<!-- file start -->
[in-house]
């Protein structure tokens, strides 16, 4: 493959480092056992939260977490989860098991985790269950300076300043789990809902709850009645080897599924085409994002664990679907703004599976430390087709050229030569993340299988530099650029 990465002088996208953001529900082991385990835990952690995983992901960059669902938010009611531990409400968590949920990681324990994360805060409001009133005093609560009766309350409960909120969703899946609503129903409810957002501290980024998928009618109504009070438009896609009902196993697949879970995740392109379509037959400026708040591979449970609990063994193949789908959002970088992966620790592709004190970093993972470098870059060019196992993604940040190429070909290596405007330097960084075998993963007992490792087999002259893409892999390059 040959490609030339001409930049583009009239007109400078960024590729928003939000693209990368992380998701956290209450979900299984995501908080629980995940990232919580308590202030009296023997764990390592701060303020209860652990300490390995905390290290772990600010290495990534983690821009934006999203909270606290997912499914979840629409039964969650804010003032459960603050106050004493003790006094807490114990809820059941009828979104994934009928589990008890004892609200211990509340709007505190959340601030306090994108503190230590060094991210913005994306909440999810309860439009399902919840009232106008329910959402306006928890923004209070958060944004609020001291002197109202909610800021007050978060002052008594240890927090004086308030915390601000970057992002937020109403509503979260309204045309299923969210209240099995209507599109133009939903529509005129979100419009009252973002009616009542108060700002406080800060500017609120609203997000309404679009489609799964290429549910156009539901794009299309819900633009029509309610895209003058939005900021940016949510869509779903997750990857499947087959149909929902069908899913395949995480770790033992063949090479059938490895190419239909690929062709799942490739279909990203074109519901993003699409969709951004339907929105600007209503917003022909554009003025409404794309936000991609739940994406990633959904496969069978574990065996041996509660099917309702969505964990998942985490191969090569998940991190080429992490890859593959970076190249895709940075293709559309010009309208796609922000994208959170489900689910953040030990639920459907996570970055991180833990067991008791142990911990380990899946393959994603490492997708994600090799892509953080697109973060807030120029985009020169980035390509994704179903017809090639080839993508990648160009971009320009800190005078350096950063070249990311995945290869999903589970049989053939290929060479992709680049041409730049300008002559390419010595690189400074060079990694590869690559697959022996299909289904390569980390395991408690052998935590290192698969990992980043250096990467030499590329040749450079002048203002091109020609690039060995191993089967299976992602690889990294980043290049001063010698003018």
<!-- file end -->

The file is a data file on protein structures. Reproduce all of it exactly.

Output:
[in-house]
């Protein structure tokens, strides 16, 4: 493959480092056992939260977490989860098991985790269950300076300043789990809902709850009645080897599924085409994002664990679907703004599976430390087709050229030569993340299988530099650029 990465002088996208953001529900082991385990835990952690995983992901960059669902938010009611531990409400968590949920990681324990994360805060409001009133005093609560009766309350409960909120969703899946609503129903409810957002501290980024998928009618109504009070438009896609009902196993697949879970995740392109379509037959400026708040591979449970609990063994193949789908959002970088992966620790592709004190970093993972470098870059060019196992993604940040190429070909290596405007330097960084075998993963007992490792087999002259893409892999390059 040959490609030339001409930049583009009239007109400078960024590729928003939000693209990368992380998701956290209450979900299984995501908080629980995940990232919580308590202030009296023997764990390592701060303020209860652990300490390995905390290290772990600010290495990534983690821009934006999203909270606290997912499914979840629409039964969650804010003032459960603050106050004493003790006094807490114990809820059941009828979104994934009928589990008890004892609200211990509340709007505190959340601030306090994108503190230590060094991210913005994306909440999810309860439009399902919840009232106008329910959402306006928890923004209070958060944004609020001291002197109202909610800021007050978060002052008594240890927090004086308030915390601000970057992002937020109403509503979260309204045309299923969210209240099995209507599109133009939903529509005129979100419009009252973002009616009542108060700002406080800060500017609120609203997000309404679009489609799964290429549910156009539901794009299309819900633009029509309610895209003058939005900021940016949510869509779903997750990857499947087959149909929902069908899913395949995480770790033992063949090479059938490895190419239909690929062709799942490739279909990203074109519901993003699409969709951004339907929105600007209503917003022909554009003025409404794309936000991609739940994406990633959904496969069978574990065996041996509660099917309702969505964990998942985490191969090569998940991190080429992490890859593959970076190249895709940075293709559309010009309208796609922000994208959170489900689910953040030990639920459907996570970055991180833990067991008791142990911990380990899946393959994603490492997708994600090799892509953080697109973060807030120029985009020169980035390509994704179903017809090639080839993508990648160009971009320009800190005078350096950063070249990311995945290869999903589970049989053939290929060479992709680049041409730049300008002559390419010595690189400074060079990694590869690559697959022996299909289904390569980390395991408690052998935590290192698969990992980043250096990467030499590329040749450079002048203002091109020609690039060995191993089967299976992602690889990294980043290049001063010698003018």